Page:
With approximately 655,000 people dying annually of heart disease in the U.S., 1 person every 36 seconds and an estimated 18 million globally, concerning trends are apparent. In response, there are healthy steps we should each proactively take. The American Heart Association suggests essential lifestyle habits those with this prevalent disease can adopt to prevent or delay it, including keeping a healthy weight, frequent physical activity, blood pressure control, nutritious diet, cholesterol checks, diabetes management and not smoking.
For your information, the percentage breakdown of deaths attributable to cardiovascular disease, US, 2018:
When studying vital body systems, research indicates your inner ear’s sensitivity to blood flow, as well as vessel trauma, may enable hearing loss to be an early indicator of and screening test for heart problems. While most realize circulatory issues may affect heart health, it is also useful to understand they can degrade hearing function. With the cardiovascular/circulatory system responsible for blood flows, head to toe, from our heart via an extensive network of arteries and veins, Did You Know… your ears can be a “window to your heart?”
Research suggests some types of hearing loss, such as low-frequency, should be considered risk factors systemically associated with heart disease and strokes. As a landmark study indicated: “A significant association was found between low-frequency hearing loss and cardiovascular disease and risk factors. Low-frequency hearing loss would thus represent a potential predictor of impending cardiovascular events or underlying disease. We suggest that clinicians may use the audiogram as a sensitive and reproducible screen for cardiovascular compromise.” 1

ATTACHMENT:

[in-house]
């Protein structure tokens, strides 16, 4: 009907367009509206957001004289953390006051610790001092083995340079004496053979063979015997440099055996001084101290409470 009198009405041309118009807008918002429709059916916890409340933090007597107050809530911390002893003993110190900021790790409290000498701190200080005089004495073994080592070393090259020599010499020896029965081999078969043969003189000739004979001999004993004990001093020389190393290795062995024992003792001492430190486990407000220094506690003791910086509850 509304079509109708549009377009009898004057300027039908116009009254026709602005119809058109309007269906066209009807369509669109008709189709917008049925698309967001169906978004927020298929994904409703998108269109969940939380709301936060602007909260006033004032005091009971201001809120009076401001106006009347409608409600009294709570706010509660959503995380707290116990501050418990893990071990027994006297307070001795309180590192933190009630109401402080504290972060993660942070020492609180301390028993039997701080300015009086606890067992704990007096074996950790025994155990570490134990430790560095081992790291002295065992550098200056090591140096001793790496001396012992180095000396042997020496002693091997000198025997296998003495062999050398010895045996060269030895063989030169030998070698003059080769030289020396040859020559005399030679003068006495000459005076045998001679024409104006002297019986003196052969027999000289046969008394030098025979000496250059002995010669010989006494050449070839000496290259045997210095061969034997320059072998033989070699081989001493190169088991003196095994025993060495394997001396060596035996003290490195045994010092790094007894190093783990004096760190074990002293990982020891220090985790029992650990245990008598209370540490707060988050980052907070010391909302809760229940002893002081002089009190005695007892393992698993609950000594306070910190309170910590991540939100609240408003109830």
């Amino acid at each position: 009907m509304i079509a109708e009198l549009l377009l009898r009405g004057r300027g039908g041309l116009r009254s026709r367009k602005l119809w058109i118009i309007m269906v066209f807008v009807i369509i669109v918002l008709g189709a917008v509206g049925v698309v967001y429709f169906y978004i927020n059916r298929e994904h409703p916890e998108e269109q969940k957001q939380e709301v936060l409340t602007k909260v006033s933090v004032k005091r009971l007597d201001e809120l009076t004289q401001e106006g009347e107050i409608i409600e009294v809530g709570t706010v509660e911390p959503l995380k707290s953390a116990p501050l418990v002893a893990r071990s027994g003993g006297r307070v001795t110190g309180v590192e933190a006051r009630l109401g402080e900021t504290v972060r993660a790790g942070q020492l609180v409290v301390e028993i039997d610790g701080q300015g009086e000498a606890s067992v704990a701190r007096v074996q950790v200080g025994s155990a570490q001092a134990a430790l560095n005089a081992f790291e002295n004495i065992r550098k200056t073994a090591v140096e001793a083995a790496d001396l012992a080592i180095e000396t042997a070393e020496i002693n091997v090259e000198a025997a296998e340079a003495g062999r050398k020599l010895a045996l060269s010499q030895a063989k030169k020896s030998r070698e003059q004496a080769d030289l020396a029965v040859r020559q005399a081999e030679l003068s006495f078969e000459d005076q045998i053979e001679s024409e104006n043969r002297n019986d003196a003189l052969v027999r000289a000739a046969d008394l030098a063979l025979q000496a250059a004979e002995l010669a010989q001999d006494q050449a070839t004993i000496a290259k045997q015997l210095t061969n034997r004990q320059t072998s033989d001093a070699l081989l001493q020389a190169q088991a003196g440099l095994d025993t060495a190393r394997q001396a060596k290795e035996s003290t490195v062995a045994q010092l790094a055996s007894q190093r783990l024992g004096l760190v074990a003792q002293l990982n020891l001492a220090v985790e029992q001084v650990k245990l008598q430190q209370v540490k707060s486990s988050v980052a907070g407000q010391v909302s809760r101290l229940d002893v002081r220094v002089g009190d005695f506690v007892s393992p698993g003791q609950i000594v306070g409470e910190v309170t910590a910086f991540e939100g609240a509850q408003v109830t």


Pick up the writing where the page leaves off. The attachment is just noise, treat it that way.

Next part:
While studies show good blood flow circulation is necessary for healthy hearing, the lack of it can damage delicate hair cells in our cochlea, which translates noises in our ear into electrical impulses our brain can recognize as everyday sounds. Evidently, healthy blood flow can positively influence hearing, while certain types of hearing loss may forewarn cardiovascular issues.
With all the daily challenges associated with having heart disease or taking care of someone who does, the ability to communicate effectively is crucial. In addition, those who don’t hear well may become more socially isolated in stressful ways that are not heart healthy.
Do you have heart disease or a family history which presents risks? Please see us for periodic evaluations to accurately assess your type and degree of hearing loss. In close coordination with your other healthcare providers, we will suggest healthy options to improve your quality of life and heighten awareness of hearing related cardiovascular risk factors. Ear to Heart, Live Smart.
1 Friedland DR, Cederberg C, Tarima S. Audiometric pattern as a predictor of cardiovascular status: development of a model for assessment of risk. Laryngoscope. 2009;119(3):473-86.